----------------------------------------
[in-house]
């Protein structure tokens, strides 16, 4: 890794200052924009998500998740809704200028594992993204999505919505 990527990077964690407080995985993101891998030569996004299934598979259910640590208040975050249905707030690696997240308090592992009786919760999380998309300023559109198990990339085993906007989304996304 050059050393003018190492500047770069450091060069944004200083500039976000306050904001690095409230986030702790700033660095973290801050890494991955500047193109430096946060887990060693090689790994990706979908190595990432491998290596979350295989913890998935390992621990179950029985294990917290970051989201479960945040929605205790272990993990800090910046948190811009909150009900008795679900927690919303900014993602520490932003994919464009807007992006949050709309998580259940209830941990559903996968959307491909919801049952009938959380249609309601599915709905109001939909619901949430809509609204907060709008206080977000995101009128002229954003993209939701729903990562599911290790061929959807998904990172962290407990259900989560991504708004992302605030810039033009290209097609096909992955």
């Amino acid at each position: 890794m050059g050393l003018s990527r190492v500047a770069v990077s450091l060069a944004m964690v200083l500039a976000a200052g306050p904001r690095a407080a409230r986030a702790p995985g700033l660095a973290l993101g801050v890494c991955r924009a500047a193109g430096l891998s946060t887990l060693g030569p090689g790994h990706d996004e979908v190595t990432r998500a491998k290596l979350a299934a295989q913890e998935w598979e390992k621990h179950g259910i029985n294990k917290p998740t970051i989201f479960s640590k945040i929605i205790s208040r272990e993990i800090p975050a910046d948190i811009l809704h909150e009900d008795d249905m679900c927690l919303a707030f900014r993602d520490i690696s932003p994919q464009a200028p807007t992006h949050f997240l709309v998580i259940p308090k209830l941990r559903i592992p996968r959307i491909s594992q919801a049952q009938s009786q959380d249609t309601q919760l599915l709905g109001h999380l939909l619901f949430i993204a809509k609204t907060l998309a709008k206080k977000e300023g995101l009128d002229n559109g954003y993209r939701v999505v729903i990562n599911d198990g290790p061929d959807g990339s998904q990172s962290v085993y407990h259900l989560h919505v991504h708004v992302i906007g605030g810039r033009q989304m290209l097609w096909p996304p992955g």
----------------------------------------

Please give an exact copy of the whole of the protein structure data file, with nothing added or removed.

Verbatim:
[in-house]
């Protein structure tokens, strides 16, 4: 890794200052924009998500998740809704200028594992993204999505919505 990527990077964690407080995985993101891998030569996004299934598979259910640590208040975050249905707030690696997240308090592992009786919760999380998309300023559109198990990339085993906007989304996304 050059050393003018190492500047770069450091060069944004200083500039976000306050904001690095409230986030702790700033660095973290801050890494991955500047193109430096946060887990060693090689790994990706979908190595990432491998290596979350295989913890998935390992621990179950029985294990917290970051989201479960945040929605205790272990993990800090910046948190811009909150009900008795679900927690919303900014993602520490932003994919464009807007992006949050709309998580259940209830941990559903996968959307491909919801049952009938959380249609309601599915709905109001939909619901949430809509609204907060709008206080977000995101009128002229954003993209939701729903990562599911290790061929959807998904990172962290407990259900989560991504708004992302605030810039033009290209097609096909992955």
């Amino acid at each position: 890794m050059g050393l003018s990527r190492v500047a770069v990077s450091l060069a944004m964690v200083l500039a976000a200052g306050p904001r690095a407080a409230r986030a702790p995985g700033l660095a973290l993101g801050v890494c991955r924009a500047a193109g430096l891998s946060t887990l060693g030569p090689g790994h990706d996004e979908v190595t990432r998500a491998k290596l979350a299934a295989q913890e998935w598979e390992k621990h179950g259910i029985n294990k917290p998740t970051i989201f479960s640590k945040i929605i205790s208040r272990e993990i800090p975050a910046d948190i811009l809704h909150e009900d008795d249905m679900c927690l919303a707030f900014r993602d520490i690696s932003p994919q464009a200028p807007t992006h949050f997240l709309v998580i259940p308090k209830l941990r559903i592992p996968r959307i491909s594992q919801a049952q009938s009786q959380d249609t309601q919760l599915l709905g109001h999380l939909l619901f949430i993204a809509k609204t907060l998309a709008k206080k977000e300023g995101l009128d002229n559109g954003y993209r939701v999505v729903i990562n599911d198990g290790p061929d959807g990339s998904q990172s962290v085993y407990h259900l989560h919505v991504h708004v992302i906007g605030g810039r033009q989304m290209l097609w096909p996304p992955g």